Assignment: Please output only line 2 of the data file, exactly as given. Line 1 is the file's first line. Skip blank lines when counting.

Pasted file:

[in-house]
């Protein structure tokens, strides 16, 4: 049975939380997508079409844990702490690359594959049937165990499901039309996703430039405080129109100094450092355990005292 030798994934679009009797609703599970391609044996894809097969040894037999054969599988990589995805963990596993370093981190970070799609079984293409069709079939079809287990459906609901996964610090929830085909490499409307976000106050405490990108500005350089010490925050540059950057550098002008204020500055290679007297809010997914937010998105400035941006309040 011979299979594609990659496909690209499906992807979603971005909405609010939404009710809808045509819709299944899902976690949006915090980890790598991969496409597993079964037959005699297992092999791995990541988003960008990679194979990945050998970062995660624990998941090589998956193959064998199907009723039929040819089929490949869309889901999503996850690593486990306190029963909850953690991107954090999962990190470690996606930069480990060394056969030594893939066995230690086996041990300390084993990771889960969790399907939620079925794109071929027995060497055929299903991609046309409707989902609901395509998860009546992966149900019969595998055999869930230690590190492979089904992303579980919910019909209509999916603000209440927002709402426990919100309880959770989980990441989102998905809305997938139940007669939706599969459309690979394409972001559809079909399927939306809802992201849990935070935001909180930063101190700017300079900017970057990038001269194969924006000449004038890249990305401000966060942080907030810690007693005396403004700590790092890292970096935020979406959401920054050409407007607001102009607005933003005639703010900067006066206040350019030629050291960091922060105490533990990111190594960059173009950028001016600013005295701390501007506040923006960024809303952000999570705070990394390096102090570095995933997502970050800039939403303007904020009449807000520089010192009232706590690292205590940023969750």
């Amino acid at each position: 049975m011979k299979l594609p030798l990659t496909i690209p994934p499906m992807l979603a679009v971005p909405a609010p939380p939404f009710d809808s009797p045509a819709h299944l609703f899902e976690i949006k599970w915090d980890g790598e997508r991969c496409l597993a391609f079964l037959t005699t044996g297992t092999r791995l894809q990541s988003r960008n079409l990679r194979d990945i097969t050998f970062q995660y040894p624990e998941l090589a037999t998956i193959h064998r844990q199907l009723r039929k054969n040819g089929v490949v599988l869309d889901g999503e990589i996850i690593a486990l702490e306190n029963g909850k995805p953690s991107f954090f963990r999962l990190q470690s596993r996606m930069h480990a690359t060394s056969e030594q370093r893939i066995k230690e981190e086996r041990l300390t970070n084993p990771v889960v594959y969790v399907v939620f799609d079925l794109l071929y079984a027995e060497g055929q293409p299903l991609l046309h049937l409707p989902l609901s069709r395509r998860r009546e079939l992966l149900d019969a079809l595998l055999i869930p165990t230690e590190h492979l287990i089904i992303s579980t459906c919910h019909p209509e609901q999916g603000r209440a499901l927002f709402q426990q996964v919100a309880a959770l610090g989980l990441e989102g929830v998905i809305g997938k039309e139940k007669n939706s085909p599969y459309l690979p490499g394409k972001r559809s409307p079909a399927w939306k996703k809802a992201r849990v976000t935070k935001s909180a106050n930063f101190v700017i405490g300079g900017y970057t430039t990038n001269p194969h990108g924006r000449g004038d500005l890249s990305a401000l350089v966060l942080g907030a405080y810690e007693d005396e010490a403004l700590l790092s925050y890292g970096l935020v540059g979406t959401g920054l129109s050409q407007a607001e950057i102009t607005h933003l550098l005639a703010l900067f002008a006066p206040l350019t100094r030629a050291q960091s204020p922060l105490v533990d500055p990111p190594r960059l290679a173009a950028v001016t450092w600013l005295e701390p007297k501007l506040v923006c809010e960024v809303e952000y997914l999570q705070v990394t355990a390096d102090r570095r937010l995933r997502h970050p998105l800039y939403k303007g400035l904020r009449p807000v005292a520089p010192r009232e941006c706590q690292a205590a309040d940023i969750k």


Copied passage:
């Protein structure tokens, strides 16, 4: 049975939380997508079409844990702490690359594959049937165990499901039309996703430039405080129109100094450092355990005292 030798994934679009009797609703599970391609044996894809097969040894037999054969599988990589995805963990596993370093981190970070799609079984293409069709079939079809287990459906609901996964610090929830085909490499409307976000106050405490990108500005350089010490925050540059950057550098002008204020500055290679007297809010997914937010998105400035941006309040 011979299979594609990659496909690209499906992807979603971005909405609010939404009710809808045509819709299944899902976690949006915090980890790598991969496409597993079964037959005699297992092999791995990541988003960008990679194979990945050998970062995660624990998941090589998956193959064998199907009723039929040819089929490949869309889901999503996850690593486990306190029963909850953690991107954090999962990190470690996606930069480990060394056969030594893939066995230690086996041990300390084993990771889960969790399907939620079925794109071929027995060497055929299903991609046309409707989902609901395509998860009546992966149900019969595998055999869930230690590190492979089904992303579980919910019909209509999916603000209440927002709402426990919100309880959770989980990441989102998905809305997938139940007669939706599969459309690979394409972001559809079909399927939306809802992201849990935070935001909180930063101190700017300079900017970057990038001269194969924006000449004038890249990305401000966060942080907030810690007693005396403004700590790092890292970096935020979406959401920054050409407007607001102009607005933003005639703010900067006066206040350019030629050291960091922060105490533990990111190594960059173009950028001016600013005295701390501007506040923006960024809303952000999570705070990394390096102090570095995933997502970050800039939403303007904020009449807000520089010192009232706590690292205590940023969750």